‘Colonization never ended, it just became normalized': Is BLM Thanksgiving post right?
- Black Lives Matter (BLM) was established in 2013 in response to the Trayvon Martin case (2012). It operates under the premise of “eradicating white supremacy, building power against violence, and creating space for Black innovation.”
- On Thanksgiving Day, November 25, 2021, Black Lives Matter tweeted, “You are eating dry turkey and overcooked stuffing on stolen land” with a post “You are on stolen land. Colonization never ended, it just became normalized.”
- Before Christopher Columbus “kicked off centuries of exploration and exploitation” in the Americas, Historians believe the “land bridge” between Asia and Alaska is likely how indigenous populations arrived on the North and South American continent over 12,000 years ago.
- America was officially founded on July 4, 1776 with the approval of the Declaration of Independence that separated the 13 North American British colonies from Great Britain.
BLM was right with their post on Thanksgiving, which claimed 'Colonization never ended, it just became normalized.' Normalizing the colonization of America began from an early stage. Addressing Congress in 1825, then-President Monroe claimed, 'The removal of the tribes from the territory which they now inhabit…promote(s) their welfare and happiness.' This attitude was written into law five years later as the Indian Removal Act under President Andrew Jackson. The act forced Native Americans to leave their lands and settle in the west, leading to massacres and the Trail of Tears. Educators argue these parts of history go overlooked in schools.
The US controls the colonization narrative so completely that they often break their treaties with Natives with no consequence. This was most recently seen during the controversy over the Dakota Access Pipeline. Not only does the pipeline not honor the Fort Laramie Treaty, but it prioritizes non-indigenous health. Controlling the narrative also means the US dictates official tribe status, often denying rights and recognitions to Native Tribes. When a tribe lacks sovereignty, it makes working within the judicial framework of their colonizers all but impossible—effectively erasing them from any discourse.
It is said history is written by the victors. After the US successfully dismantled and erased Indigenous lives and traditions in the 19th century, the men who contributed to this erasure became national heroes throughout the culture. Their monuments litter the country. Holidays were named in their honor. We even put them on our money. All the while, we ignore the accurate portrayal of our history. This behavior is the very definition of normalizing colonization.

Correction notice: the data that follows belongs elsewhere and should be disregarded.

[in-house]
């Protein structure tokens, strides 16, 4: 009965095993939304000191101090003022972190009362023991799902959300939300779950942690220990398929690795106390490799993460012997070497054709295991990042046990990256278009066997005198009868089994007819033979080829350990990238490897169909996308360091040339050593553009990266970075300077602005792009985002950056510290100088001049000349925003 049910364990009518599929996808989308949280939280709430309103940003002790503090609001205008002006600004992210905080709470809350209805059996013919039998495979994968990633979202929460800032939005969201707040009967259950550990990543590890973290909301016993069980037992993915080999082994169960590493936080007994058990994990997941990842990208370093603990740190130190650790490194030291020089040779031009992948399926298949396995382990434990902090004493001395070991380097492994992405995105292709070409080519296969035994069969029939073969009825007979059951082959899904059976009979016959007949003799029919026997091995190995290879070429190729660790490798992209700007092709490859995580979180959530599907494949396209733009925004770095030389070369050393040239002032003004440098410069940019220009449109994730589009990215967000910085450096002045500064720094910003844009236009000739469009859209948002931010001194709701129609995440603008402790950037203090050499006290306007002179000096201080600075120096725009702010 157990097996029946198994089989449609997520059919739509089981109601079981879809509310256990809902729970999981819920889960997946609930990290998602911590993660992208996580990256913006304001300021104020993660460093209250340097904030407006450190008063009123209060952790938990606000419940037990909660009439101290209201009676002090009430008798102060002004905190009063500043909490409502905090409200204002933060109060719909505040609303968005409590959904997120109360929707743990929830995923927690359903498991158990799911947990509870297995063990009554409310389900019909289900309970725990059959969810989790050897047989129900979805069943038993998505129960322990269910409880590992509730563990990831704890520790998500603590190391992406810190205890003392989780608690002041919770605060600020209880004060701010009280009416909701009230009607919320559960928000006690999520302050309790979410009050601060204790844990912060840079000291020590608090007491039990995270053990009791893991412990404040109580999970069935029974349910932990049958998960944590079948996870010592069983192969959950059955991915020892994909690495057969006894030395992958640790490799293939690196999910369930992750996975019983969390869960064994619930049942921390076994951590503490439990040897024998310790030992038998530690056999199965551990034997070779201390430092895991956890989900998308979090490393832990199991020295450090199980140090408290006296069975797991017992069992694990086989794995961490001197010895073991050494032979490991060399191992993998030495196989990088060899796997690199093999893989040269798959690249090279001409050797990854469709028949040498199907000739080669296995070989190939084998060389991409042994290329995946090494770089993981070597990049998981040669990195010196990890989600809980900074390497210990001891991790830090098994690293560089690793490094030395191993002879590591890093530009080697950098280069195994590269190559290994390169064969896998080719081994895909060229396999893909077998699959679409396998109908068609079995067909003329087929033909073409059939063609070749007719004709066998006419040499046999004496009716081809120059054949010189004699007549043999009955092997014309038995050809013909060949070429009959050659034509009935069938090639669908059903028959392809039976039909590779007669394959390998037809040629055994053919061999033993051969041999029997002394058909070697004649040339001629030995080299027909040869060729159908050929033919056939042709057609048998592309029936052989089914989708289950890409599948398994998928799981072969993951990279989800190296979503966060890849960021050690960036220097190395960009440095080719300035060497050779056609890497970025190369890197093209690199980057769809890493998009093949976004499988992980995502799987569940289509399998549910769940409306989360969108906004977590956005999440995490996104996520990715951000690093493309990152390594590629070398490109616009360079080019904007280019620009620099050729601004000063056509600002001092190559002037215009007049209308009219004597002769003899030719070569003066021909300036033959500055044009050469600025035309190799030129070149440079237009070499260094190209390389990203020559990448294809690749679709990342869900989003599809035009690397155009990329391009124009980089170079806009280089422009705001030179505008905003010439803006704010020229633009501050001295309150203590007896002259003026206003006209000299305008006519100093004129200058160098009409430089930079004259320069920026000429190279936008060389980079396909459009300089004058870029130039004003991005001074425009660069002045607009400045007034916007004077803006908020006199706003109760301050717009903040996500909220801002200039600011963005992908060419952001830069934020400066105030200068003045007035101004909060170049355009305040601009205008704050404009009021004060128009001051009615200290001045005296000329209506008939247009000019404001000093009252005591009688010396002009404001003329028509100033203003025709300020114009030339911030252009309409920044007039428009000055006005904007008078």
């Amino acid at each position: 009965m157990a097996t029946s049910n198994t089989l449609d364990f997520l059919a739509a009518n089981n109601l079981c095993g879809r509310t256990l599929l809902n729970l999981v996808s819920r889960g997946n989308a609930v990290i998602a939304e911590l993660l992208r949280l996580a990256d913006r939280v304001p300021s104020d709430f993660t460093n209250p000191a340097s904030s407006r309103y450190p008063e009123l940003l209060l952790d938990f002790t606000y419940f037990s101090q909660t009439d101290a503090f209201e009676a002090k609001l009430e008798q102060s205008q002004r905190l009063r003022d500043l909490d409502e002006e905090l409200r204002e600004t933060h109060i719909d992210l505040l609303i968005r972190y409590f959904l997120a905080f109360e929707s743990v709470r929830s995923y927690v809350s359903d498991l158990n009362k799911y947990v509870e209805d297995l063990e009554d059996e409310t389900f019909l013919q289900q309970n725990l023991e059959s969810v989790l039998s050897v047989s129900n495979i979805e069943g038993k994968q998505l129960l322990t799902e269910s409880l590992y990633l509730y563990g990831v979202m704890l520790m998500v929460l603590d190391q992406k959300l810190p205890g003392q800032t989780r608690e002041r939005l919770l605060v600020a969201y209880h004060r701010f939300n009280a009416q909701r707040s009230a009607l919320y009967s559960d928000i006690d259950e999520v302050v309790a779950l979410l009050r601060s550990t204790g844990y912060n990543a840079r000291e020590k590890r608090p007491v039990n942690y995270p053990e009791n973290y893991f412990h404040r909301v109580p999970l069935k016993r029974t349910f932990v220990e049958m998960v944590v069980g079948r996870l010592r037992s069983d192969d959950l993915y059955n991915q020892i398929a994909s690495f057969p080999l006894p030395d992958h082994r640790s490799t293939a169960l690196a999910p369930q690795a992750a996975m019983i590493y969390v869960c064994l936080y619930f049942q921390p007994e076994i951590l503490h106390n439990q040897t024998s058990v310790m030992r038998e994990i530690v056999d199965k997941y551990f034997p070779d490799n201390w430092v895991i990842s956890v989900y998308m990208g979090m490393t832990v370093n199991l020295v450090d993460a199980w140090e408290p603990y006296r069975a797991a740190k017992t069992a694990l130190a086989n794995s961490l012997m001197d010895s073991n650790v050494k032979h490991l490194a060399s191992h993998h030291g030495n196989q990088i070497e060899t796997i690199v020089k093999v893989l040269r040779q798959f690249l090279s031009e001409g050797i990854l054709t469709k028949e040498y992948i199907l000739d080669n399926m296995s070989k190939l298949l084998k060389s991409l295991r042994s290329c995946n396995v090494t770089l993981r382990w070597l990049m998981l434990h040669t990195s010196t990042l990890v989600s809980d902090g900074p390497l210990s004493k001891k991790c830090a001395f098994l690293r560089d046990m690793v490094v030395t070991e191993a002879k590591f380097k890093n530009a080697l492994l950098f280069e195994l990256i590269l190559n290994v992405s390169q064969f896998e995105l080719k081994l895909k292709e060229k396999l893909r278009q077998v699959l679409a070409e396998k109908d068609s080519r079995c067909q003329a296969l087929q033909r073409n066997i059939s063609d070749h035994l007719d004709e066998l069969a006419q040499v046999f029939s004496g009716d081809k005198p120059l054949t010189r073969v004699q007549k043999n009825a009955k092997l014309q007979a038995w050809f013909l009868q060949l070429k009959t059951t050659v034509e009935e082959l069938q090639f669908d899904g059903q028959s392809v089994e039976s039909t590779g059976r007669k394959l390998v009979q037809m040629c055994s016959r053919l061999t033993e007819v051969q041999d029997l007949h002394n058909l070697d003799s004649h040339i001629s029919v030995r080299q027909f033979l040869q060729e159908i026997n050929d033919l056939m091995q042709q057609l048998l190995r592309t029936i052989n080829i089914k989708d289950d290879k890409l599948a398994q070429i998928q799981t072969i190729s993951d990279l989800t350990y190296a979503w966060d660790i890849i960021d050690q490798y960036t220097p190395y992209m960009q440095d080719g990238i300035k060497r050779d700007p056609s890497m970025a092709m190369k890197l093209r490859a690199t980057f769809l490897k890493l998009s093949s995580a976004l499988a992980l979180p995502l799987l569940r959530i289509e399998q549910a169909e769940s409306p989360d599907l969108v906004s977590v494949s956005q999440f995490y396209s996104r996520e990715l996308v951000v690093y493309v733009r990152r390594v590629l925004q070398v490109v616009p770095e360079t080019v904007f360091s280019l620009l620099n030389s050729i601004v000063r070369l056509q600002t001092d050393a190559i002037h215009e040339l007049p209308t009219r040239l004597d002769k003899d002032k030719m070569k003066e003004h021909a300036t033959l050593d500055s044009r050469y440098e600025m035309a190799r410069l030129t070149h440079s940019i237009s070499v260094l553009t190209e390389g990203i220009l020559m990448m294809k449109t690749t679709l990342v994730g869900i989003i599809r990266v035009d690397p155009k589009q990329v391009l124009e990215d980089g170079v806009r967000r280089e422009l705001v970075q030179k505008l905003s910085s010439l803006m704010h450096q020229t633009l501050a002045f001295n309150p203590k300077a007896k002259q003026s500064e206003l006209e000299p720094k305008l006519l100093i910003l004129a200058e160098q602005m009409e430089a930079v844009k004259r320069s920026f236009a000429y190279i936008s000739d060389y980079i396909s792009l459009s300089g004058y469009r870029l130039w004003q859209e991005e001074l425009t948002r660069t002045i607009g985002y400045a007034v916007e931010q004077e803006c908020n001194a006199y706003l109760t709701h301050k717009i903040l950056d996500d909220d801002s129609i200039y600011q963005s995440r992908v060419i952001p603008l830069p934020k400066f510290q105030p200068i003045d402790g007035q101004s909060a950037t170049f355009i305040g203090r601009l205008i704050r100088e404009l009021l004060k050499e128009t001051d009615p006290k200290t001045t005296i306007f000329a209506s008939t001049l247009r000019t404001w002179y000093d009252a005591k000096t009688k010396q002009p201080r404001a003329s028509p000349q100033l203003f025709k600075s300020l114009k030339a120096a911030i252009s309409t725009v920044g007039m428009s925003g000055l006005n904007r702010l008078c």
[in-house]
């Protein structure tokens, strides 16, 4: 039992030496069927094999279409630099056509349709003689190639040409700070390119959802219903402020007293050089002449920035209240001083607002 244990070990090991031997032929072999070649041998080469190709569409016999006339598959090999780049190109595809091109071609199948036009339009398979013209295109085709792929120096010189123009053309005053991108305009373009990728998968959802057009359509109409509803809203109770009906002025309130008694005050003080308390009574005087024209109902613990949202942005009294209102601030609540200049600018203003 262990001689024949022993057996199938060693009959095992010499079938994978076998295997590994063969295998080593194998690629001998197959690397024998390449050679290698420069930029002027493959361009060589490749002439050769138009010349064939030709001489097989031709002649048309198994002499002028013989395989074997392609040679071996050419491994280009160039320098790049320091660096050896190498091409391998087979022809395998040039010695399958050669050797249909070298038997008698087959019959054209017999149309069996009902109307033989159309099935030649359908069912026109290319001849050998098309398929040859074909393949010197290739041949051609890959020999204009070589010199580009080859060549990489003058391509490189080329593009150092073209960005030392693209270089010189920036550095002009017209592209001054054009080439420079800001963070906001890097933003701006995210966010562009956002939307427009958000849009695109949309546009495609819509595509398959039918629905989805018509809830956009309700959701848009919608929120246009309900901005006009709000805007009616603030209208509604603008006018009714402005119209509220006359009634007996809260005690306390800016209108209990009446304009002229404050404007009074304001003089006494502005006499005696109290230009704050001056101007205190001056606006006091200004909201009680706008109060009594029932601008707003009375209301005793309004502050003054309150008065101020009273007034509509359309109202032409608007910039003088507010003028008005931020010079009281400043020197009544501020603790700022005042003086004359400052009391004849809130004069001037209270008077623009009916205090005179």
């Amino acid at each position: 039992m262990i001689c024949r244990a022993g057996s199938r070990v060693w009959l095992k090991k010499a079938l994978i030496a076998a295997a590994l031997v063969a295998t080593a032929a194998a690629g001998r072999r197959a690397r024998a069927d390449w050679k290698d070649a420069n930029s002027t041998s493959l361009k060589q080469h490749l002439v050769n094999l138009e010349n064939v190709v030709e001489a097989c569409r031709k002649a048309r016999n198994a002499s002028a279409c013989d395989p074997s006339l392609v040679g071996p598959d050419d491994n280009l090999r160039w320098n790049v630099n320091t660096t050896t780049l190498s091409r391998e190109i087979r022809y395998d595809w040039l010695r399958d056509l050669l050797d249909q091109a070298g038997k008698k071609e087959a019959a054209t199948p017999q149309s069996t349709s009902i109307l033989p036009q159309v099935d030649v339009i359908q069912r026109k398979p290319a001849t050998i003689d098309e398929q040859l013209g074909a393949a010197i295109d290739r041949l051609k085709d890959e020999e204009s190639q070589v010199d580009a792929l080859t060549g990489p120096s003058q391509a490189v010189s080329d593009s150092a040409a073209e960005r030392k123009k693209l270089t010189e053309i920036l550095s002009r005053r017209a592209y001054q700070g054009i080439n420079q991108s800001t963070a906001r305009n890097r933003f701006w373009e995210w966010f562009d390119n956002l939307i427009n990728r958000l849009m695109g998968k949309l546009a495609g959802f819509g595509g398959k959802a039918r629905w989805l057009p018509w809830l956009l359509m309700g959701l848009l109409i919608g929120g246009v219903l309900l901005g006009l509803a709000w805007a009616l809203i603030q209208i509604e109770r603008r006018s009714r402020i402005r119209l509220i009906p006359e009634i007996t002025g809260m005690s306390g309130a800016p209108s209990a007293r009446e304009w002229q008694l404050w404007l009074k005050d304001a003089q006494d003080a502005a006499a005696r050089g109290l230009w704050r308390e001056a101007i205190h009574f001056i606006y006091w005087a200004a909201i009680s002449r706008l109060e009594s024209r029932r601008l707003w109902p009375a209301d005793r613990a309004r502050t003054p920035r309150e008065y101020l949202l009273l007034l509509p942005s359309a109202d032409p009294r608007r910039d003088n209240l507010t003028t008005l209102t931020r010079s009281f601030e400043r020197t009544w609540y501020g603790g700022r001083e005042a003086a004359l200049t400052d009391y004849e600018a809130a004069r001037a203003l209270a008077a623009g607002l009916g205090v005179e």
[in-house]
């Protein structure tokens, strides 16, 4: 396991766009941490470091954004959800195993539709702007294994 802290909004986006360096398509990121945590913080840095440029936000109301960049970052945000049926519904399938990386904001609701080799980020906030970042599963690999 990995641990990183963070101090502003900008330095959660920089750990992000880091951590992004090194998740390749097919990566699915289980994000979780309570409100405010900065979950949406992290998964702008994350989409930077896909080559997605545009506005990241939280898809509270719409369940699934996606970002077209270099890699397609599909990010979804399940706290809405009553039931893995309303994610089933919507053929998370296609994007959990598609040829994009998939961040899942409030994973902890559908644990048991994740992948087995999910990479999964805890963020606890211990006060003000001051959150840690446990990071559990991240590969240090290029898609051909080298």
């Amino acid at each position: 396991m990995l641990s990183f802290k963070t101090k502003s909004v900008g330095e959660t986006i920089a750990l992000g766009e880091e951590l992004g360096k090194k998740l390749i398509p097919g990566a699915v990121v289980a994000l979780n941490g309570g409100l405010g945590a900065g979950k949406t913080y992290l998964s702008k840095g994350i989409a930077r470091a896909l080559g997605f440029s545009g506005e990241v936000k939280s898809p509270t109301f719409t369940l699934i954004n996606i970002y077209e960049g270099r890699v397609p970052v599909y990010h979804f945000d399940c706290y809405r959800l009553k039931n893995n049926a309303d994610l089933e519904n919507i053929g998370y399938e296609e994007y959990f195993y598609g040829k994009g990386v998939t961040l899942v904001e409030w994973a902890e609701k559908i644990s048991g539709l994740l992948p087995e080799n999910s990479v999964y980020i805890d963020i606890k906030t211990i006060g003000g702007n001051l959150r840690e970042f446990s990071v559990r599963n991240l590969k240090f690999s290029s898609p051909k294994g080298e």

Black Lives Matter decreed on Thanksgiving of 2021 that it was a day of 'colonization,' saying Americans were eating their Thanksgiving food on 'stolen land.' Unfortunately for BLM, divisiveness and historical inaccuracy seems to be their strong suit.
Colonization—the conquering and settling of other lands—has existed for as long as humans have walked the earth. Before the European colonies, there were the Roman, Greek, Egyptian, Assyrian, Babylonian, Mayan, and Aztec empires. Each of these forcefully expanded their reach and control over miles of land and millions of inhabitants. These empires not only enslaved, including Native American tribes being slaveholders of African Americans, but practiced human sacrificing, as the Aztecs did. No American colony ever sacrificed natives as a religious practice and European countries may have been more proficient at making lasting settlements, but they did not invent the practice.
Human conquest has existed for centuries and is not a result of 'white supremacy.' Native American tribes are not monolithic—they are not one entity. The Navajo, Pueblo, Apache, Hopis, Zunis, Piros, Tewas and others all fought to claim and control land long before European settlers arrived. This is not to excuse or minimize the impact of human colonization but to recognize the historical regularity of it.
The Indian Self-Determination Act of 1975 restored some sovereignty to tribal governments. Further, the Supreme Court in 1987 determined that states cannot regulate Native American gaming enterprises, which led to the framework that allows for Native American-run casinos.
In this day and age, the obvious must be stated: The United States has been and remains the freest nation in the history of the world. History should be contextualized, teaching all the good, the bad, and the ugly of all groups. Despite all her blemishes, America's good far outweighs the bad.
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